Date  Headline

  • 05.02.2016
    Global Flood Defence Systems Ltd.; UK Flood Barriers Ltd. v Johan Van Den Noort Beheer BV; Van Den Noort; Flood Control International Ltd. [2016] EWHC 189 (IPEC)
    • Key areas: patents; costs capping; Patents Court

      This was a ruling on costs caps in relation to patent claims.

      The main proceedings concerned 3 issues: whether the Defendants had made “groundless threats” of infringement; misrepresentation; and a counter-claim for royalties. The “threats” claim had previously been adjourned, while the Defendants had both won their counter-claims and defeated the Claimants’ claim.

      The Defendants sought their costs, subject to the cap. The Claimant submitted they should be postponed until the “threats” claim had been determined.

      The Claimants submitted that until the “threats” claim had been determined, it was not possible to say who had won. The Defendants submitted that its costs related to separate issues; the Claimants submitted that the caselaw the Defendants relied on related to preliminary issues.

      The Court agreed with the Claimants, and so adjourned a ruling on the Defendants costs.

  • 04.02.2016
    Jockey Club Racecourse Ltd. v Willmott Dixon Construction Ltd. [2016] EWHC 167 (TCC)
    • Key areas: Basis of assessment; Indemnity Basis; Part 36 offer; liability offers; High Court

      This was a ruling on costs issues arising from a CMC.

      The case (a dispute over repairs to a roof) involved a split, liability-only trial, which went in the Claimant’s favour. The Claimant had made a Part 36 offer to settle liability on a 95% basis in its favour, and so it had beaten its own offer at trial. The Claimant than issued an application for costs of the liability issue to be determined on the Indemnity Basis, and the CMC was listed to determine this issue.

      The Defendant submitted that the offer was not a valid Part 36 offer; that it was made before the claim was fully-pleaded; and that the Claimant only beat it if 95% of the roof needed to be replaced.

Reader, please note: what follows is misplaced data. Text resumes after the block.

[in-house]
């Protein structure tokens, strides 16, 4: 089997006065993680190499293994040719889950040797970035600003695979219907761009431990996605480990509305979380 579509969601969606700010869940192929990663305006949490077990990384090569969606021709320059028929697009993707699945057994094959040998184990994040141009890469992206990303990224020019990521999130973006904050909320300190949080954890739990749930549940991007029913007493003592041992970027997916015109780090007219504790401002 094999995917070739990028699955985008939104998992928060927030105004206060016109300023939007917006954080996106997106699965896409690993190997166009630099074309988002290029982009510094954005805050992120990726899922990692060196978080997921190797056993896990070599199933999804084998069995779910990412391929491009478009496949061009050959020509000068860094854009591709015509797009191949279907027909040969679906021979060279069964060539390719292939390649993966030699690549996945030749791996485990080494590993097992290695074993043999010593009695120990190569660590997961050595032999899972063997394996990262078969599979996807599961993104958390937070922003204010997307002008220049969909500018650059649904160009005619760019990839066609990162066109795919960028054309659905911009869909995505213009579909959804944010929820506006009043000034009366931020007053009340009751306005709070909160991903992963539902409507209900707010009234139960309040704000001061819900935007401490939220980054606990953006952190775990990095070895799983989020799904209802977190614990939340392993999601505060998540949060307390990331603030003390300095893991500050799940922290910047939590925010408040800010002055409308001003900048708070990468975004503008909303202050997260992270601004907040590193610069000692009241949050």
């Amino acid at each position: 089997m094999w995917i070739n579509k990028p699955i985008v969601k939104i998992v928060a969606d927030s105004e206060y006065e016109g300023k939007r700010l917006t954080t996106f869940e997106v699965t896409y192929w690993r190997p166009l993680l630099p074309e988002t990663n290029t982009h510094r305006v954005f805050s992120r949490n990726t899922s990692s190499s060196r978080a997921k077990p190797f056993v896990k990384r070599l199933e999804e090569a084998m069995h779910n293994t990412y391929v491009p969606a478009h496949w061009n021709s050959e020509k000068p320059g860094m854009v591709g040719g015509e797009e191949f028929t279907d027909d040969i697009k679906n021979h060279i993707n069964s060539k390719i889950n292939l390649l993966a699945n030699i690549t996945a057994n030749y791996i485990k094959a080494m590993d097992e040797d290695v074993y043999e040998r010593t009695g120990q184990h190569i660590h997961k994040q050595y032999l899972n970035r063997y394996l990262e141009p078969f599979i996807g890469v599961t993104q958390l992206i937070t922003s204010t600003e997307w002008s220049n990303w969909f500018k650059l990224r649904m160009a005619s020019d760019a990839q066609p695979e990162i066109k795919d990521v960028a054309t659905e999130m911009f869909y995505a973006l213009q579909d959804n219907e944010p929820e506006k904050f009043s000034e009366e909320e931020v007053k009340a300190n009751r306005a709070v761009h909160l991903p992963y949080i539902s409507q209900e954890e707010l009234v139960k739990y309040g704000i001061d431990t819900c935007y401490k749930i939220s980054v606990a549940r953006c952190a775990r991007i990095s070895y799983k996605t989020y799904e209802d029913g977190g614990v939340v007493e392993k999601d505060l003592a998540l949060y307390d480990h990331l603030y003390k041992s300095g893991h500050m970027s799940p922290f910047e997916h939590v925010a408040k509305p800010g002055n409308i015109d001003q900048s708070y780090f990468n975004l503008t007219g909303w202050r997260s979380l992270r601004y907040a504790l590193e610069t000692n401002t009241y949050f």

The second argument was dismissed as the offer only related to liability, not quantum; while the third argument was dismissed because the offer referred to “damages to be assessed”.

      The Court held that there was a valid offer and, as the outcome could only have ever been entirely in one party’s favour or the other, it was a genuine attempt to settle.

      However, the offer was made before the Claimant served its Amended Particulars of Claim, at which point the Defendant should have been fully aware of the size of the case it was facing. In the circumstances, the Court held that it was only fair to award Indemnity Basis costs from 4 months after the offer was made.

  • 03.02.2016
    Sugar Hut Group Ltd. & Ors v A J Insurance Service (A Partnership) [2016] EWCA Civ 46
    • Key areas: both parties win some issues; Court of Appeal

      This was an appeal against an order for costs.

      The parties had agreed to split liability 65:35 in the Claimants’ favour. The court dealt with the damages aspect, which resulted in an overall payment of £1,090,021.02, including interest. Both parties had failed to beat their own Part 36 offers.

      At first-instance, the Court held that the Claimants should receive 70% of their quantum-costs up to 13th June 2014, to take into account issues that the Claimants lost, and from that point they were only entitled to costs relating to interest. The Defendant was awarded its non-interest costs from 14th June 2014. All orders were made on the Standard Basis.

      The Claimants appealed the on costs relating to interest and award of the Defendant’s costs, and submitted that the Judge had effectively held that the Defendant had beat its own Part 36 offer. The Court held that the Judge’s ruling was incorrect.

      As a result, the appeal was allowed with the Claimants being entitled to 70% of their costs throughout, and the Defendant not being entitled to any costs.

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